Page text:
And Our Little Child Will Lead Us.

First confront the shame. Shame is the behemoth, the Goliath. Fell it, and anything else insurmountable will shrink to scale. The great transmogrifier, Shame takes any form you let it. It may shapeshift into a messy divorce, into unmarried coupledom gone awry, into the solemn head-shake of a disappointed God and the gloat of His more judgmental congregants, into pitying married couples arranging blind dates as though the sight of you alone is as heartbreaking as a one-eyed limping animal in an ASPCA commercial.

Shame, for me, is a vapor: insidious, poisoned, barbed. It is a twin air, near-indistinguishable from oxygen. In order to lessen its paralysis, I have fashioned an elaborate mask, a filter. It traps negative observations and complaints; it purifies the dark confession. It clears the air. But there is always seepage, in places where air is its thickest, in rooms with invisible elephants, in restaurants and grocery stores that become mini-high school reunions.

When the air is too thick to be cleared, when smugness is acute enough to smother, when the task of answering pointed questions threatens to close your throat, it is best to remove the mask. If Shame intends to suffocate, let it come. Let it stifle if it must, but hold deep with yourself, in flattened diaphragm, in taut, expanded lung, in blood that pounds what’s truest through the heart, the knowledge that you can withstand it.

Once you learn to circumvent the shame, develop convenient amnesia. Curtain the crueler scenes, the ones which hinder progress and impede impartiality. Do not rehearse the ugly dialogue, nor swell with the indignation necessary to deliver a self-righteous soliloquy. Forget the well-dressed set, with its four poster bed center stage, where you spent months weeping and rehashing in the fetal position. Retire the ticks you cling to, the shorthand you use to decide on an appropriate emotion. These things will not serve you well in the upcoming acts. Take a red pen to the past. Slash all things that do not matter. They will be many. Focus on the empty pages before you, on the ending that as yet unconceived.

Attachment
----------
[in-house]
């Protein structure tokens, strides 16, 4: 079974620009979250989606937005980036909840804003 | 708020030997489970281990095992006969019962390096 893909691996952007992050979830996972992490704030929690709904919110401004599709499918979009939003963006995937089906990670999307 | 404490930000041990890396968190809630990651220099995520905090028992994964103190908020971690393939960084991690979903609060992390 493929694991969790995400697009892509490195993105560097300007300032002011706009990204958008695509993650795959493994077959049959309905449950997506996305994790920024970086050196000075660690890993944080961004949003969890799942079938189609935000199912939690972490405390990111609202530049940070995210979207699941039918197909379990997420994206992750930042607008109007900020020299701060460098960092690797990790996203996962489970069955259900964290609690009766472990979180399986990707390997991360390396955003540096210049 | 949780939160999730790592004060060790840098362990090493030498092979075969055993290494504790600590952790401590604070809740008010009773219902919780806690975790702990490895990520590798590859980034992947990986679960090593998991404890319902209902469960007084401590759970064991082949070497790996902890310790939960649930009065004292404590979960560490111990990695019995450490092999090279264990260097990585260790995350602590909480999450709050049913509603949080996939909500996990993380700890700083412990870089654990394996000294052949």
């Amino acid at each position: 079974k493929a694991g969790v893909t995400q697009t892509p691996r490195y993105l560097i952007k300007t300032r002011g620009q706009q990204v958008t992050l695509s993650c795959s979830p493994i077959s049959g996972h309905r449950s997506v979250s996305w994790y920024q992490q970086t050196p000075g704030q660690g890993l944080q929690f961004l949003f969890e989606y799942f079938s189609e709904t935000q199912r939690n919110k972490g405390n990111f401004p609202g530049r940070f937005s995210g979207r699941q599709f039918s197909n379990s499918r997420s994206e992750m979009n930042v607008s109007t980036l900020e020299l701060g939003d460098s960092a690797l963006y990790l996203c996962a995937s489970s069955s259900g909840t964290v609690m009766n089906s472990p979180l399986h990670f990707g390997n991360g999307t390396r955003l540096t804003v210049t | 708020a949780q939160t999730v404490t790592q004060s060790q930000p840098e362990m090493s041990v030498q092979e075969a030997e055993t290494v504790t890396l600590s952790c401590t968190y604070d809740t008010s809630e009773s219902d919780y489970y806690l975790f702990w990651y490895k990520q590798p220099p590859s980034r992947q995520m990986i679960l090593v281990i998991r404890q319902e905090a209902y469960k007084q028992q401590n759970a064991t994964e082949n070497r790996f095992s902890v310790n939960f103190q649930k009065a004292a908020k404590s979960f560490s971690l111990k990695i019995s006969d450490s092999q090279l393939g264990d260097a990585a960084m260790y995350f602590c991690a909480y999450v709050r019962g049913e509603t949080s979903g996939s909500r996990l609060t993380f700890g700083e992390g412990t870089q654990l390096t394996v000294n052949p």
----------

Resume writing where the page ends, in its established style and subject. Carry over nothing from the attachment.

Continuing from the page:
This is how you’ll fill them: start with the loveseat you sat in together last weekend, with your toddler between you, turning bony somersaults across your laps. She stops and glances first at you, then at her father; she has only seen you together at length a handful of times, but never quite so cozily curled as the three of you are right now. She does a double-take, eyebrows raising, and the wisdom of all of her 21 months converge in the knowing curl of her lips. The smile she gives you both–appraising, befuddled, approving–speaks volumes of her expectations.

She wants you civil. Relaxed. At genuine peace with one another. She wants you statuesque and grinning within the white-edged confines of photos. She is not here for your bittersweet memory or mourning, cannot conceive of a life spent reminding each other of wrongs. What she wants is the loveseat. And she will not split hairs about the kind of love it offers, will not scrutinize whether her parents’ affections are romantic or filial, as long as their love for her is unconditional.

This is what you owe her, a relationship as uncomplicated as sitting. This is not something you would’ve been able to give her at birth. It has taken failed previews, missed openings, and more rewrites than you’re capable of counting. It has taken a meticulous removal of the cataracts of offense, which warp and color everything according to their own pain. It has taken admission of your own fault, of the strange revelation that there is more than one way for the two to become one flesh, of the recognition, stranger still, that your incarnation of one flesh streaks through sprawling fields of grass. She casts glances over her shoulder and expects both of you to follow.

As you do, first tentatively, then with reckless, laughing abandon, you forget all the rules you’ve assigned yourself. You are, more than a former couple, more than realigning allies, more than two people who’ve hurt each other profoundly. Your daughter has reminded you that, above all, you are a family.

In this manner, she will ever be your guide.

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